A few weeks back I read Gerald Durrelli’s delightful book “My family and other animals”. It put me in a rewind mode, sending me down memory lane forty years back when I had my initiation into the world of four legged ones.
Sweety and Kaloo were my in-laws’ and hubby’s pet Lhasa Apsos gifted to them by Laotian friends. When I got married in 1973, they had been with the family for more than four years. My mother-in-law had passed away the previous year after a brief illness. I had been an occasional visitor earlier but despite the fact that I had become a family member, Kaloo was suspicious of me. The moment he saw me touch something, he would pounce on me. Sweety minded her own business. I had to be cautious about my movements and that kept me tense. Till that day four months later …
I had taken leave from school as I wanted to visit my gynaecologist. She had confirmed I was expecting but off and on I was getting mild cramps. After my husband and father-in-law left for office, as I got up to lock the door, I went blank and fell. It took me a moment to get up and lie down. The cramps had suddenly become unbearable and I was alone! Well, not really! Both Sweety and Kaloo jumped on the bed, emitting barely audible whines and sat on either side, looking at me mournfully. With tears in my eyes, I put my hands on their heads. I was pleasantly surprised that Kaloo did not mind. May be I was half expecting it as I had seen his affection for the other family members. He had finally accepted me although under distressing circumstances.
When the pain subsided a bit, I called out to our landlady downstairs who promptly got a cab and took me to a nursing home. I was undergoing a miscarriage. She stayed with me till my husband and father-in-law arrived. The good soul was always there for us in need.
Although Sweety and Kaloo had been there for four years, Sweety had never had a litter. A few months later we were surprised to hear sounds from our quilt. We woke up to find Sweety and six new born pups all over our quilt.
The previous night, she had been moving restlessly all over the house, whining. We thought she had a tummy upset and tried to comfort her with a hot water bottle. She was so hairy that no one noticed she was pregnant. When she sat, it was difficult to make out which was her front and which back. She looked like a huge, fluffy black ball.
The pups were so entertaining. Every afternoon, when I returned from school, it took me at least a few minutes to enter the house because the moment I unlocked and opened the door, all of them would gather around my feet, followed by their proud parents. Sweety started avoiding them when they started teething because their teeth hurt her, she could not nurse them any more.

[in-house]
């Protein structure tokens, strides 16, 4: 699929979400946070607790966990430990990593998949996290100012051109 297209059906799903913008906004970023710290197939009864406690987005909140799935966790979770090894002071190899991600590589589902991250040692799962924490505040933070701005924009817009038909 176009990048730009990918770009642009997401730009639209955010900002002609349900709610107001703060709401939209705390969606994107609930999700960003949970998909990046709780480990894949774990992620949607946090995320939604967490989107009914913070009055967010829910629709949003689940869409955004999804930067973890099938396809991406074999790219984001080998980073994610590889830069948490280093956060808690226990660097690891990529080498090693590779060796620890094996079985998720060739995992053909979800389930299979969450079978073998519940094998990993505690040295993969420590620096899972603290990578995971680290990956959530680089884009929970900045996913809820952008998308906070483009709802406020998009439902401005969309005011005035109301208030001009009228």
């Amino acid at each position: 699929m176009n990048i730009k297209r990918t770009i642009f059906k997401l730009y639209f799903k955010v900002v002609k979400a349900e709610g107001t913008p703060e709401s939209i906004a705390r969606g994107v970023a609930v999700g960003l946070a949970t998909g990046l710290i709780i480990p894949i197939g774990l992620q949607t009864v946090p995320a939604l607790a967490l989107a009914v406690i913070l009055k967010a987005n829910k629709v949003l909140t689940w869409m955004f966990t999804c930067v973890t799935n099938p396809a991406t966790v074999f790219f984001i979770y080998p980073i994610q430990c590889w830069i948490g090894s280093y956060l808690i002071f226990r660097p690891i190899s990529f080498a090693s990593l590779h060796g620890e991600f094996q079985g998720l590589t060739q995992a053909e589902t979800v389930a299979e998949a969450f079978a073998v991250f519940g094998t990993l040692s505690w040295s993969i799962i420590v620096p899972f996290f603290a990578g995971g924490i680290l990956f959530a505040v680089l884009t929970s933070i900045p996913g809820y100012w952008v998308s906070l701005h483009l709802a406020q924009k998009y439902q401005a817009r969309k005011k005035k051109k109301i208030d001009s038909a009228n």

We had a large circle of friends and finding homes for the pups was no problem. A litter of five and another of 4 came in the next one year and needless to say, there were more puppy seekers than the number of pups to be adopted. Our pets’ curiosity about the new family members lasted only a few curious sniffs when our elder daughter was born in 1975. As she grew Sweety became her best friend and playmate. Ajju, her grandpa, called her Bukul. We never asked him why. Bukul sounds sweet, doesn’t it? By the way, in their mother-tongue, it means tomcat. The way our association with four-legged beings grew over the years, her pet name seems significant.
Now ours is a family that loves travelling. When Ajju was travelling, we used to stay put. When we had travel plans, Ajju would be there to be with the pets.
As the months went by, Kaloo, inexplicably became vicious. With a small child in the house, we had to be extra careful. Sweety kept herself confined under the bed or the sofa. Kaloo bit Ajju as well as my husband. Both had to take a full course of injections after we took him to a veterinary hospital. We were advised to get him put to sleep. It was a sad day for all of us. The medication he was getting at the hospital was not helping calm him. His left eye had come out of the socket and he looked wild. Baffled by the change in him, Ajju insisted on getting tests done. He had contracted rabies despite getting tests done. He had contracted rabies despite getting his annual shots.
Sweety also left us in a year’s time. She seemed to be fine, her usual self. She just crawled under the couch, let out a loud sound, ostensibly her last breath, and that was it. The house felt so empty!
Ajju, too, went suddenly when Meghna, our younger daughter was four months old. A massive heart attack when he was getting ready to go up to his room after a hearty dinner of his favourite fish curry and rice, took him away from us.
With Ajju no more, we could not think of keeping another pet, for, there would have been no one to look after it, when we were to travel.
In 1993 we moved from Delhi to Hyderabad, leaving Bukul there to complete her graduation.
Meghu got admission here in class X. One day as I entered the garage to switch on the motor to boost water, I saw four kittens quickly scurry under the wooden boxes stacked there. And then I saw the mother! She spat at me to keep her babies safe from me. We had no idea this family of five had been in our garage. Gradually, they started coming out and befriended us, treating the whole house as their own.
A few days later another cat (we named her Mausi) coolly stepped inside our garden and she her two kittens also made our house their home. And then came Chutki, all by herself, spending long hours on the swing we had in the verandah. We had names for all of them but after all these years, we remember only wink-eye and Satan; the first because it always seemed to be winking and the latter because we changed its name from Satin to Satan when we realised it was a male. Surprisingly , one by one, all of them disappeared in the next few weeks. It was as if they had a premonition of what/who was to come!
Bukul used to come home during vacations and one such visit, just a few days after the last of the cats disappeared, we were about to go out in the evening, when she saw a black rag near the main door. As she bent to pick it up, she jumped up with a shriek. It was a new born pup, black and brown. Tiny, barely able to move and bleeding from the rectum. Where had it come from?
Thankfully we knew of a vet in the neighbourhood and rushed to him with the pup. He treated him and refused to charge us for the treatment. The pup was soon out and about, prancing, chewing socks, shoe laces and eating well. Needless to say, we could not have left him out on the road.